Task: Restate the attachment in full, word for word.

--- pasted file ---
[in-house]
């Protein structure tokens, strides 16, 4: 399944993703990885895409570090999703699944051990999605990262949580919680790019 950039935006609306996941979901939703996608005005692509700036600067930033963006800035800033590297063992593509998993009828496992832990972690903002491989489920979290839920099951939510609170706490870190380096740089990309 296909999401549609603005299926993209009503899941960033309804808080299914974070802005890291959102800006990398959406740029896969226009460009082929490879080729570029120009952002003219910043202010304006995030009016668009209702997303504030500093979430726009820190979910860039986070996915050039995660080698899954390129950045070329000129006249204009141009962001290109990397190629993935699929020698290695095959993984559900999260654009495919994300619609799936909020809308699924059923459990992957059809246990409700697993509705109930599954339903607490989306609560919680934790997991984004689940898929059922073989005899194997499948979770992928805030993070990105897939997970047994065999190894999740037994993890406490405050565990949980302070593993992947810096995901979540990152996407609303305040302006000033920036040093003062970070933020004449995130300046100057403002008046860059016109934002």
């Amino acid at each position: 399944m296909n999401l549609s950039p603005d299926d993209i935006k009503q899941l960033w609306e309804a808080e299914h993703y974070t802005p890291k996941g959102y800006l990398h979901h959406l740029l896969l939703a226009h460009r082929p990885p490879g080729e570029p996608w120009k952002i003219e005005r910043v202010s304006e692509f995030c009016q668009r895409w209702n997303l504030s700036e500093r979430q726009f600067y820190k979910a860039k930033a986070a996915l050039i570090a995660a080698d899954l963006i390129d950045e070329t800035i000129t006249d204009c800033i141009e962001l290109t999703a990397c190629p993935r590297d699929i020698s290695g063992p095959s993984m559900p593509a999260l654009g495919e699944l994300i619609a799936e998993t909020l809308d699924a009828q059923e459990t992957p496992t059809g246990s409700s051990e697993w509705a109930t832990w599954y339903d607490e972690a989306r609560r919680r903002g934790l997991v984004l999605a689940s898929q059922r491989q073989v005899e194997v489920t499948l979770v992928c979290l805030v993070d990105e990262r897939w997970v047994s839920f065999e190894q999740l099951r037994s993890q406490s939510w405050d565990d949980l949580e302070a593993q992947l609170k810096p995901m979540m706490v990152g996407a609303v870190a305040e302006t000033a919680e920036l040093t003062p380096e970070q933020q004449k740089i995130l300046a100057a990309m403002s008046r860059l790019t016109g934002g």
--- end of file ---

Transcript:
[in-house]
């Protein structure tokens, strides 16, 4: 399944993703990885895409570090999703699944051990999605990262949580919680790019 950039935006609306996941979901939703996608005005692509700036600067930033963006800035800033590297063992593509998993009828496992832990972690903002491989489920979290839920099951939510609170706490870190380096740089990309 296909999401549609603005299926993209009503899941960033309804808080299914974070802005890291959102800006990398959406740029896969226009460009082929490879080729570029120009952002003219910043202010304006995030009016668009209702997303504030500093979430726009820190979910860039986070996915050039995660080698899954390129950045070329000129006249204009141009962001290109990397190629993935699929020698290695095959993984559900999260654009495919994300619609799936909020809308699924059923459990992957059809246990409700697993509705109930599954339903607490989306609560919680934790997991984004689940898929059922073989005899194997499948979770992928805030993070990105897939997970047994065999190894999740037994993890406490405050565990949980302070593993992947810096995901979540990152996407609303305040302006000033920036040093003062970070933020004449995130300046100057403002008046860059016109934002």
């Amino acid at each position: 399944m296909n999401l549609s950039p603005d299926d993209i935006k009503q899941l960033w609306e309804a808080e299914h993703y974070t802005p890291k996941g959102y800006l990398h979901h959406l740029l896969l939703a226009h460009r082929p990885p490879g080729e570029p996608w120009k952002i003219e005005r910043v202010s304006e692509f995030c009016q668009r895409w209702n997303l504030s700036e500093r979430q726009f600067y820190k979910a860039k930033a986070a996915l050039i570090a995660a080698d899954l963006i390129d950045e070329t800035i000129t006249d204009c800033i141009e962001l290109t999703a990397c190629p993935r590297d699929i020698s290695g063992p095959s993984m559900p593509a999260l654009g495919e699944l994300i619609a799936e998993t909020l809308d699924a009828q059923e459990t992957p496992t059809g246990s409700s051990e697993w509705a109930t832990w599954y339903d607490e972690a989306r609560r919680r903002g934790l997991v984004l999605a689940s898929q059922r491989q073989v005899e194997v489920t499948l979770v992928c979290l805030v993070d990105e990262r897939w997970v047994s839920f065999e190894q999740l099951r037994s993890q406490s939510w405050d565990d949980l949580e302070a593993q992947l609170k810096p995901m979540m706490v990152g996407a609303v870190a305040e302006t000033a919680e920036l040093t003062p380096e970070q933020q004449k740089i995130l300046a100057a990309m403002s008046r860059l790019t016109g934002g």